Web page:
America’s First Wine Country: Few regions have more of the character of old California than Sonoma County, and grapes and wine have been integral to its history.
As early as 1821, Russian colonists planted and cultivated grapes at Fort Ross on the Pacific Coast. But it was the Spanish Franciscan fathers who laid the foundation for the wine industry in 1832 when Padre Jose Altimera planted several thousand grapevines at their northernmost mission, San Francisco Solano in Sonoma.
In 1834, political upheaval brought an appropriation of the missions by the Mexican government. During this period of disarray, cuttings from the Sonoma Mission vineyards were carried throughout the northern California area to start new vineyards.
By the time of the “Bear Flag Revolt” and the subsequent annexation of California by the United States, the vineyards of General Mariano Vallejo, the military governor of Mexican California, were providing an annual income of $20,000.
Other areas in the county were developing at this time: Rocky Mountain trapper Cyrus Alexander in northern Sonoma County first planted grapes in what would become Alexander Valley; the county’s first “feminine vineyardist,” Senora Maria de Carrillo, had 2,000 vines in what would be Santa Rosa; Captain Nicholas Carrigan, probably the first American settler, had vineyards in the Valley of the Moon; and, later in 1852, his neighbor William Hill, planted the first non-mission grapes in the county.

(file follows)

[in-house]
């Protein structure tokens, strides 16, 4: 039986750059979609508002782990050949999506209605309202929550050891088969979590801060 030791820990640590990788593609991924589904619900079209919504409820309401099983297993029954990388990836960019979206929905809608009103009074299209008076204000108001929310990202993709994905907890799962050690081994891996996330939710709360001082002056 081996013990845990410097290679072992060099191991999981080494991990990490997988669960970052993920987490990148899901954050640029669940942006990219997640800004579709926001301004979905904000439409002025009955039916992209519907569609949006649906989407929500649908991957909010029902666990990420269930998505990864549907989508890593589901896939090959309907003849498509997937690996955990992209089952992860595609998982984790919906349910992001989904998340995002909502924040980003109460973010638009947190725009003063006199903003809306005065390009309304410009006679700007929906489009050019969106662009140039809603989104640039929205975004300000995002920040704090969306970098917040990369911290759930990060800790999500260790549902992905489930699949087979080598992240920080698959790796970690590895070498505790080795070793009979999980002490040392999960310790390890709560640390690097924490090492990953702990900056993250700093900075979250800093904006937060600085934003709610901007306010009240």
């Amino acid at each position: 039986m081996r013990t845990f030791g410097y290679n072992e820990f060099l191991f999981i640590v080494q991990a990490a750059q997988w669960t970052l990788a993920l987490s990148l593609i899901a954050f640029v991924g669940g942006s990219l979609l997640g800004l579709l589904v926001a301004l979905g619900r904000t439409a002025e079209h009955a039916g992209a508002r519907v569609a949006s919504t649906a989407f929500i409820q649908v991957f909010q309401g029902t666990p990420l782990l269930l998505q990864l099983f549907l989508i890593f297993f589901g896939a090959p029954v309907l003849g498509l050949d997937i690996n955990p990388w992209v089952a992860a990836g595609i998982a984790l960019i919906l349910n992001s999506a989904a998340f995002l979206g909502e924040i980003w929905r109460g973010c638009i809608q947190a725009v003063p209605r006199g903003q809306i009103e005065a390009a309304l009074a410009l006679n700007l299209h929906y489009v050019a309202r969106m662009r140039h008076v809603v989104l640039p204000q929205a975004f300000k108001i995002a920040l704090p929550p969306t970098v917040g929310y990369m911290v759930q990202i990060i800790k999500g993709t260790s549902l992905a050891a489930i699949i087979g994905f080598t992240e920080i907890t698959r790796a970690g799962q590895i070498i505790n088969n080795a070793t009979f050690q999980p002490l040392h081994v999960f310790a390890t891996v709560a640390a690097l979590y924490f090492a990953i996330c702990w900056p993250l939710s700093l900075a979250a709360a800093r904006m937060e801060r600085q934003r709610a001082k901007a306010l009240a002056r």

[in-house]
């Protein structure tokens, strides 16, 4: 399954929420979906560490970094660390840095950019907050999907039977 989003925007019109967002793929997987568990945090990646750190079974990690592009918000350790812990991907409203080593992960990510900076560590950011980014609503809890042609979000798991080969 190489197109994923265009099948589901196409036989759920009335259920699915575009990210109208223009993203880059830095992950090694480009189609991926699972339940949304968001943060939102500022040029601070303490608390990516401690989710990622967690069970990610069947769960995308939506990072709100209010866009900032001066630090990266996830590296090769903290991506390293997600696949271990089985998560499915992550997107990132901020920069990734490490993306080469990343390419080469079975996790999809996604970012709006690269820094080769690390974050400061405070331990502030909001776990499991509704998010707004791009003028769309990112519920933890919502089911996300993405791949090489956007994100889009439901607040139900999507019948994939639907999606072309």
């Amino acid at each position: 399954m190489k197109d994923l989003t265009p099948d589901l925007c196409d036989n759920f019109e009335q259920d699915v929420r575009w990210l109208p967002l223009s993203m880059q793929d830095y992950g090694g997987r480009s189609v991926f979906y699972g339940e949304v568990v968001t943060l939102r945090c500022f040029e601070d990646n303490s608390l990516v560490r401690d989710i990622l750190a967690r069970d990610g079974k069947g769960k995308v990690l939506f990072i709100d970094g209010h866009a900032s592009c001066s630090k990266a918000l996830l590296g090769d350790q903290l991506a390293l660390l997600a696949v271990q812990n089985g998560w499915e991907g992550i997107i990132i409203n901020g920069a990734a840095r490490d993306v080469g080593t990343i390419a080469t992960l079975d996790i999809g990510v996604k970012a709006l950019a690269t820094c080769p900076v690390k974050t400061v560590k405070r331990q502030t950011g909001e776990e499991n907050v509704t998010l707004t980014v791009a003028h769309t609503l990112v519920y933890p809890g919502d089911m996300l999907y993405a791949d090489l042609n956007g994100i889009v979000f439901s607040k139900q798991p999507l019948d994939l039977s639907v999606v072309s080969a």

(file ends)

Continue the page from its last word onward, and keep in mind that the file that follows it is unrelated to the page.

All of this activity took place prior to the arrival in 1855 of the man considered “The Father of California Wine Industry,” Count Agoston Haraszthy. The Hungarian purchased the Salavador Vallejo vineyard in Sonoma Valley, renamed it Buena Vista, and soon was producing fine wines from the vineyard.
In 1861 he was commissioned, but never paid, by the California legislature to study viticulture in Europe. He returned to Sonoma County the following year with more than 100,000 cuttings of prize grape varietals from France, Italy, and Spain. Haraszthy is credited with first promoting the concept that fine table wines could be produced in Sonoma County as well as Europe.
And, as they say, the rest is history. We’ll drink to that.